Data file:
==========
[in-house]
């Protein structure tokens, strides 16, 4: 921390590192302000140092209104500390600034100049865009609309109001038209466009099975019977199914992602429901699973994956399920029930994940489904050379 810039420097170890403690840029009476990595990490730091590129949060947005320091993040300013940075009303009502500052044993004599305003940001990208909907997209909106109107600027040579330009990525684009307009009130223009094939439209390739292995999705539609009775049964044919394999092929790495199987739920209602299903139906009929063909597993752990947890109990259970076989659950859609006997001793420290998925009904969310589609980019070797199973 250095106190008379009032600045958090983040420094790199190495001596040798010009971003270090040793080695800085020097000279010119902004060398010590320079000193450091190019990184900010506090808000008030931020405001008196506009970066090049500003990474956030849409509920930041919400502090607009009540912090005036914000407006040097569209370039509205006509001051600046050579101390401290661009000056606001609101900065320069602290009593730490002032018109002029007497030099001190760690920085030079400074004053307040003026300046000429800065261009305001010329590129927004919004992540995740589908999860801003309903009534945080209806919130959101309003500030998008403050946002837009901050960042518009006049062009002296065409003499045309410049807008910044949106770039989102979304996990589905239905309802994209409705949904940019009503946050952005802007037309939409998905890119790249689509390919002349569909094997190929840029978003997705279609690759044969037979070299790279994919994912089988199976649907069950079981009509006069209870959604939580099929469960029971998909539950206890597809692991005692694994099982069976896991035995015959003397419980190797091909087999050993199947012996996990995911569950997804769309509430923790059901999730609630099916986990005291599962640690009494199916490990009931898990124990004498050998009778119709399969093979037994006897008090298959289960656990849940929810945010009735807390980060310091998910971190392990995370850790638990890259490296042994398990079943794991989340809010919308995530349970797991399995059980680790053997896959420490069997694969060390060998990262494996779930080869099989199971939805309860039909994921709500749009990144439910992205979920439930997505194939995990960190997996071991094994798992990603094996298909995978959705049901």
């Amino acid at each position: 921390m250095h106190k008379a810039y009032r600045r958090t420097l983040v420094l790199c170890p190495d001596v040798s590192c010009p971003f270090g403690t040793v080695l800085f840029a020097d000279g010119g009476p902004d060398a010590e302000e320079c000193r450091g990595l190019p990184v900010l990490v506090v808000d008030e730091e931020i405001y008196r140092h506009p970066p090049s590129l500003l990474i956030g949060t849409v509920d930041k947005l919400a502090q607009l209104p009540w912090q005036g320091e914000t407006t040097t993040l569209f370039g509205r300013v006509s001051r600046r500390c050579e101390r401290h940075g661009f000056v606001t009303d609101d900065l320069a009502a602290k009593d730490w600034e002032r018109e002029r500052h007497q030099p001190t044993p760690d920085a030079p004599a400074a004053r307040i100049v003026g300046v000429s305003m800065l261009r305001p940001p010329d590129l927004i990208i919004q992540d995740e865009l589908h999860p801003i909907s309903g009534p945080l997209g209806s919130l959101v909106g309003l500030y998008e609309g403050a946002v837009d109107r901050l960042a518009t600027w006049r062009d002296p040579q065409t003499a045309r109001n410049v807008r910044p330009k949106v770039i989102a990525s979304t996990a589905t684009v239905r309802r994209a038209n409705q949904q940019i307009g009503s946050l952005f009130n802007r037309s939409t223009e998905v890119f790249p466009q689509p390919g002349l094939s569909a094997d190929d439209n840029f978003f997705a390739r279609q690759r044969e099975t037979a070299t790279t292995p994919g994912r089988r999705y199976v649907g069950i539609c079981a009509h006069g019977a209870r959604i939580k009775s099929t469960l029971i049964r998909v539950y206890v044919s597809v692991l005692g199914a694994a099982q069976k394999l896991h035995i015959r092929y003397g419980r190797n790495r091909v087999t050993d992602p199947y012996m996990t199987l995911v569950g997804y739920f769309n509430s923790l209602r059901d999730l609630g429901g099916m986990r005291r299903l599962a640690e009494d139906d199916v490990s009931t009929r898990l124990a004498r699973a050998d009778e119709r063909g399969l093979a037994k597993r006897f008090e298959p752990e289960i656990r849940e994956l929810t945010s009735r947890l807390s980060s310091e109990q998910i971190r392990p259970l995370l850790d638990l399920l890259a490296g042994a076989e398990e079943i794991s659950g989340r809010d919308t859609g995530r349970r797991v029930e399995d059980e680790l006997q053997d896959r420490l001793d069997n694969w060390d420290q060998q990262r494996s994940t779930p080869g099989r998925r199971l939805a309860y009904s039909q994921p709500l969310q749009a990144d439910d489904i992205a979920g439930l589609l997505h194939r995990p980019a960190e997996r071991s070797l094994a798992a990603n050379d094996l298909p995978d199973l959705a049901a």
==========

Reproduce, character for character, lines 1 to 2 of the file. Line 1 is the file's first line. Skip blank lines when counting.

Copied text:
[in-house]
């Protein structure tokens, strides 16, 4: 921390590192302000140092209104500390600034100049865009609309109001038209466009099975019977199914992602429901699973994956399920029930994940489904050379 810039420097170890403690840029009476990595990490730091590129949060947005320091993040300013940075009303009502500052044993004599305003940001990208909907997209909106109107600027040579330009990525684009307009009130223009094939439209390739292995999705539609009775049964044919394999092929790495199987739920209602299903139906009929063909597993752990947890109990259970076989659950859609006997001793420290998925009904969310589609980019070797199973 250095106190008379009032600045958090983040420094790199190495001596040798010009971003270090040793080695800085020097000279010119902004060398010590320079000193450091190019990184900010506090808000008030931020405001008196506009970066090049500003990474956030849409509920930041919400502090607009009540912090005036914000407006040097569209370039509205006509001051600046050579101390401290661009000056606001609101900065320069602290009593730490002032018109002029007497030099001190760690920085030079400074004053307040003026300046000429800065261009305001010329590129927004919004992540995740589908999860801003309903009534945080209806919130959101309003500030998008403050946002837009901050960042518009006049062009002296065409003499045309410049807008910044949106770039989102979304996990589905239905309802994209409705949904940019009503946050952005802007037309939409998905890119790249689509390919002349569909094997190929840029978003997705279609690759044969037979070299790279994919994912089988199976649907069950079981009509006069209870959604939580099929469960029971998909539950206890597809692991005692694994099982069976896991035995015959003397419980190797091909087999050993199947012996996990995911569950997804769309509430923790059901999730609630099916986990005291599962640690009494199916490990009931898990124990004498050998009778119709399969093979037994006897008090298959289960656990849940929810945010009735807390980060310091998910971190392990995370850790638990890259490296042994398990079943794991989340809010919308995530349970797991399995059980680790053997896959420490069997694969060390060998990262494996779930080869099989199971939805309860039909994921709500749009990144439910992205979920439930997505194939995990960190997996071991094994798992990603094996298909995978959705049901």